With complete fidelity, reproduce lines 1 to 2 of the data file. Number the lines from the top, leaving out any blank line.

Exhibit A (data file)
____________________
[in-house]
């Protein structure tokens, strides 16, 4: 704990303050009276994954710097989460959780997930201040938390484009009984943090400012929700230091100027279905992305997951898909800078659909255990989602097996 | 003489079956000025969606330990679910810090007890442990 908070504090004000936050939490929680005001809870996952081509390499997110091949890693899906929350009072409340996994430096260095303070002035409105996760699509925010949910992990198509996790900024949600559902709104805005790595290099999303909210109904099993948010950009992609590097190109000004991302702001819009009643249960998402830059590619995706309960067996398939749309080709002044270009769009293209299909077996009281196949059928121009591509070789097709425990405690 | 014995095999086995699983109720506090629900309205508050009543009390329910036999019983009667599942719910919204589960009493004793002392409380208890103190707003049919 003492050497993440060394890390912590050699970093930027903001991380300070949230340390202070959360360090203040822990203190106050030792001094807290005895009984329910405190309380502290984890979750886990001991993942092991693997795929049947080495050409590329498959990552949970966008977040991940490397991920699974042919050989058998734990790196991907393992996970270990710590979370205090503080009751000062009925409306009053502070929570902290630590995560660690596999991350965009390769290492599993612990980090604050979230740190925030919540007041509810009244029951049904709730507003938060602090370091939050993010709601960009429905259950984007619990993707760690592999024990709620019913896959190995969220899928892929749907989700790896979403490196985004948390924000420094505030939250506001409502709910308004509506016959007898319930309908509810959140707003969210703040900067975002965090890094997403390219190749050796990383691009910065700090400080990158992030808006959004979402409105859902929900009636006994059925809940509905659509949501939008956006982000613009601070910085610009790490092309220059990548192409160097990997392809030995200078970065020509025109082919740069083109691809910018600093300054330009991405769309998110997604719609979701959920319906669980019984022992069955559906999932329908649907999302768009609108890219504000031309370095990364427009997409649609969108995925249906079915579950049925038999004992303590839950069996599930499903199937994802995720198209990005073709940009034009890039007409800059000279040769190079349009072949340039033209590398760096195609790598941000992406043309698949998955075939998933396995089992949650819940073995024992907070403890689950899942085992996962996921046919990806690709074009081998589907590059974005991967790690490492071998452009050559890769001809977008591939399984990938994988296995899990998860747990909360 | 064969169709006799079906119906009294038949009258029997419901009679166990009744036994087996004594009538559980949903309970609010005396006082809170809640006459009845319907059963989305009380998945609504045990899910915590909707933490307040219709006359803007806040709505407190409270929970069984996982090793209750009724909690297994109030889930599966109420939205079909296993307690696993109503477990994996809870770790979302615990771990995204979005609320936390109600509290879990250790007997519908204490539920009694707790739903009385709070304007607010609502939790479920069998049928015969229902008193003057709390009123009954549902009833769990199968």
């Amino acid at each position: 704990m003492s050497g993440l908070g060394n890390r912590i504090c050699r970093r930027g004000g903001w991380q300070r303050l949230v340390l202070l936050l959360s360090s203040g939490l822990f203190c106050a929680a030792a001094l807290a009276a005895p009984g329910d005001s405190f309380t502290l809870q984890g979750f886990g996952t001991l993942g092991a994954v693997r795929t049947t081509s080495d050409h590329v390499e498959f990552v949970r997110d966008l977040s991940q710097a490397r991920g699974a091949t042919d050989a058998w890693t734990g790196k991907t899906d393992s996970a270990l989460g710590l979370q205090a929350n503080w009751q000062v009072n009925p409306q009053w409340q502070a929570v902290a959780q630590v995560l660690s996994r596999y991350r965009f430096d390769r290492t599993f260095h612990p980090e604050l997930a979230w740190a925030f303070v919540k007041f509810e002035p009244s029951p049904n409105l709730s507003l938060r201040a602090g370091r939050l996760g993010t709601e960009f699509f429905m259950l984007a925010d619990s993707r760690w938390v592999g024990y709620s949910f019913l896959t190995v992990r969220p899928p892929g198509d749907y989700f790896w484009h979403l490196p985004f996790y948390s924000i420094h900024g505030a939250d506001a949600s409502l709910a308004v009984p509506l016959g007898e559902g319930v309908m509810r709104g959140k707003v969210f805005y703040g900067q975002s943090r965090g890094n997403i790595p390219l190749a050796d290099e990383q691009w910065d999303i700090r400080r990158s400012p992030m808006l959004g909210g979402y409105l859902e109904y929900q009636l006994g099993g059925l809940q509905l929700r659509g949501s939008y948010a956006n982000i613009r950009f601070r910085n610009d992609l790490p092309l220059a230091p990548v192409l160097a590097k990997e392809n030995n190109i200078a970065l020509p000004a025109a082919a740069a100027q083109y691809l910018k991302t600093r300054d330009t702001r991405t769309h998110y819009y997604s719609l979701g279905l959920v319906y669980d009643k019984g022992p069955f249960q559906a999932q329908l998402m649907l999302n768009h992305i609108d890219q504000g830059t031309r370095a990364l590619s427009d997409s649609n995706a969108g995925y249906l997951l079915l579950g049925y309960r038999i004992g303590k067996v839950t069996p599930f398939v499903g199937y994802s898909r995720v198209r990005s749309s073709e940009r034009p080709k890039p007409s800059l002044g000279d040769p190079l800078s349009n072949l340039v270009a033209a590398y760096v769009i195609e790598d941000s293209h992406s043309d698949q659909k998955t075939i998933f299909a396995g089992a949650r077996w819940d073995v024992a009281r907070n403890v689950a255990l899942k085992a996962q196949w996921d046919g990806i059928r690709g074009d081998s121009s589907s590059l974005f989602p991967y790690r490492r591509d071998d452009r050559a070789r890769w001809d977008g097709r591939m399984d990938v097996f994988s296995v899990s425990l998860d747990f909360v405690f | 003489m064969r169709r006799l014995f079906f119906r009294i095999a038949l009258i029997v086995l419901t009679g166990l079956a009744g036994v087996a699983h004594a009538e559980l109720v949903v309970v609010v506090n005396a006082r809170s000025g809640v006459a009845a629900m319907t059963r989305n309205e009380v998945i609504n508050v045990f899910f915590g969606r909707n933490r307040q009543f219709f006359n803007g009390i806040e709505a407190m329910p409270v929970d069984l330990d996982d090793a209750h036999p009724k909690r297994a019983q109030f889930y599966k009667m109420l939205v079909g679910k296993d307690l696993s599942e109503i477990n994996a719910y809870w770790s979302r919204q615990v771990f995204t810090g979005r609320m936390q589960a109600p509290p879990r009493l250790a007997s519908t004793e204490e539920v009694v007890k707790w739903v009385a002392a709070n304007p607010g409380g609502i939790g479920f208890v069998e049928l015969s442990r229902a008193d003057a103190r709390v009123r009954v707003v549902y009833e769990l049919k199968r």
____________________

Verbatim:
[in-house]
């Protein structure tokens, strides 16, 4: 704990303050009276994954710097989460959780997930201040938390484009009984943090400012929700230091100027279905992305997951898909800078659909255990989602097996 | 003489079956000025969606330990679910810090007890442990 908070504090004000936050939490929680005001809870996952081509390499997110091949890693899906929350009072409340996994430096260095303070002035409105996760699509925010949910992990198509996790900024949600559902709104805005790595290099999303909210109904099993948010950009992609590097190109000004991302702001819009009643249960998402830059590619995706309960067996398939749309080709002044270009769009293209299909077996009281196949059928121009591509070789097709425990405690 | 014995095999086995699983109720506090629900309205508050009543009390329910036999019983009667599942719910919204589960009493004793002392409380208890103190707003049919 003492050497993440060394890390912590050699970093930027903001991380300070949230340390202070959360360090203040822990203190106050030792001094807290005895009984329910405190309380502290984890979750886990001991993942092991693997795929049947080495050409590329498959990552949970966008977040991940490397991920699974042919050989058998734990790196991907393992996970270990710590979370205090503080009751000062009925409306009053502070929570902290630590995560660690596999991350965009390769290492599993612990980090604050979230740190925030919540007041509810009244029951049904709730507003938060602090370091939050993010709601960009429905259950984007619990993707760690592999024990709620019913896959190995969220899928892929749907989700790896979403490196985004948390924000420094505030939250506001409502709910308004509506016959007898319930309908509810959140707003969210703040900067975002965090890094997403390219190749050796990383691009910065700090400080990158992030808006959004979402409105859902929900009636006994059925809940509905659509949501939008956006982000613009601070910085610009790490092309220059990548192409160097990997392809030995200078970065020509025109082919740069083109691809910018600093300054330009991405769309998110997604719609979701959920319906669980019984022992069955559906999932329908649907999302768009609108890219504000031309370095990364427009997409649609969108995925249906079915579950049925038999004992303590839950069996599930499903199937994802995720198209990005073709940009034009890039007409800059000279040769190079349009072949340039033209590398760096195609790598941000992406043309698949998955075939998933396995089992949650819940073995024992907070403890689950899942085992996962996921046919990806690709074009081998589907590059974005991967790690490492071998452009050559890769001809977008591939399984990938994988296995899990998860747990909360 | 064969169709006799079906119906009294038949009258029997419901009679166990009744036994087996004594009538559980949903309970609010005396006082809170809640006459009845319907059963989305009380998945609504045990899910915590909707933490307040219709006359803007806040709505407190409270929970069984996982090793209750009724909690297994109030889930599966109420939205079909296993307690696993109503477990994996809870770790979302615990771990995204979005609320936390109600509290879990250790007997519908204490539920009694707790739903009385709070304007607010609502939790479920069998049928015969229902008193003057709390009123009954549902009833769990199968």